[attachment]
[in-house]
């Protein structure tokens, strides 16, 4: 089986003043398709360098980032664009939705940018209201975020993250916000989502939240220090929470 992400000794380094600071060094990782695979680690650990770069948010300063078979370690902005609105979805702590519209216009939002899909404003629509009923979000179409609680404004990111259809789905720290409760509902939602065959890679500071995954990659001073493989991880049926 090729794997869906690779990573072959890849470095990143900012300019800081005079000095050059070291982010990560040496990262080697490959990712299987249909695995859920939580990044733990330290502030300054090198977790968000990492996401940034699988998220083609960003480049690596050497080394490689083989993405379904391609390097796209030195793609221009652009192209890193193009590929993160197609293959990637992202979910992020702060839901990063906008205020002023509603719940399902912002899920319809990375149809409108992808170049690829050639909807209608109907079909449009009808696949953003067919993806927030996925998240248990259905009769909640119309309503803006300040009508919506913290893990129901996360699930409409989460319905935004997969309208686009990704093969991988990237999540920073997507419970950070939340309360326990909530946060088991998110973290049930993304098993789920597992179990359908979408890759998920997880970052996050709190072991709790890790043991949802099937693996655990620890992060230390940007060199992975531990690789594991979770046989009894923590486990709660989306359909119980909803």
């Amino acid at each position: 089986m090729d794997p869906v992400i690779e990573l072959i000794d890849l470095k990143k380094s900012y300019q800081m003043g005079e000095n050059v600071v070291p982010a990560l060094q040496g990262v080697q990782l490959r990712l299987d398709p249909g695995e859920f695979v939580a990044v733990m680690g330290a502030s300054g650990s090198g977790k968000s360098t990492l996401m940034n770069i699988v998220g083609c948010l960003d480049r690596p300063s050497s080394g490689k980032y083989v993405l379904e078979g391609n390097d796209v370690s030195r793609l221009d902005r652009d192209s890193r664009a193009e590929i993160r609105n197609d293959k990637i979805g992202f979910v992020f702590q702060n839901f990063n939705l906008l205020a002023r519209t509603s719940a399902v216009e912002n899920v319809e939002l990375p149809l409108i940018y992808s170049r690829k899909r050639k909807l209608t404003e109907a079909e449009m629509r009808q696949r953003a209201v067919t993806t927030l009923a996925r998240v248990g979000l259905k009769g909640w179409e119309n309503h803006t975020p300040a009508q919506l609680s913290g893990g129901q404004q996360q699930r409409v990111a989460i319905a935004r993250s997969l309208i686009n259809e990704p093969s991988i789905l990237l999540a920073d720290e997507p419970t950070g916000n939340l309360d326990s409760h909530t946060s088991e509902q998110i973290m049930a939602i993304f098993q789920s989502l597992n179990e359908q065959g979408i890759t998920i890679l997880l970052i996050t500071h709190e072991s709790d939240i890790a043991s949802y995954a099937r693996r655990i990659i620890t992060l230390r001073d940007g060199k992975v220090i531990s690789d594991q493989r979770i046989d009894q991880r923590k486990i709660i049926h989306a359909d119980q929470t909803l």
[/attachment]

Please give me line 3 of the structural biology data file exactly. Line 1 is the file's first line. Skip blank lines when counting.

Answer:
């Amino acid at each position: 089986m090729d794997p869906v992400i690779e990573l072959i000794d890849l470095k990143k380094s900012y300019q800081m003043g005079e000095n050059v600071v070291p982010a990560l060094q040496g990262v080697q990782l490959r990712l299987d398709p249909g695995e859920f695979v939580a990044v733990m680690g330290a502030s300054g650990s090198g977790k968000s360098t990492l996401m940034n770069i699988v998220g083609c948010l960003d480049r690596p300063s050497s080394g490689k980032y083989v993405l379904e078979g391609n390097d796209v370690s030195r793609l221009d902005r652009d192209s890193r664009a193009e590929i993160r609105n197609d293959k990637i979805g992202f979910v992020f702590q702060n839901f990063n939705l906008l205020a002023r519209t509603s719940a399902v216009e912002n899920v319809e939002l990375p149809l409108i940018y992808s170049r690829k899909r050639k909807l209608t404003e109907a079909e449009m629509r009808q696949r953003a209201v067919t993806t927030l009923a996925r998240v248990g979000l259905k009769g909640w179409e119309n309503h803006t975020p300040a009508q919506l609680s913290g893990g129901q404004q996360q699930r409409v990111a989460i319905a935004r993250s997969l309208i686009n259809e990704p093969s991988i789905l990237l999540a920073d720290e997507p419970t950070g916000n939340l309360d326990s409760h909530t946060s088991e509902q998110i973290m049930a939602i993304f098993q789920s989502l597992n179990e359908q065959g979408i890759t998920i890679l997880l970052i996050t500071h709190e072991s709790d939240i890790a043991s949802y995954a099937r693996r655990i990659i620890t992060l230390r001073d940007g060199k992975v220090i531990s690789d594991q493989r979770i046989d009894q991880r923590k486990i709660i049926h989306a359909d119980q929470t909803l």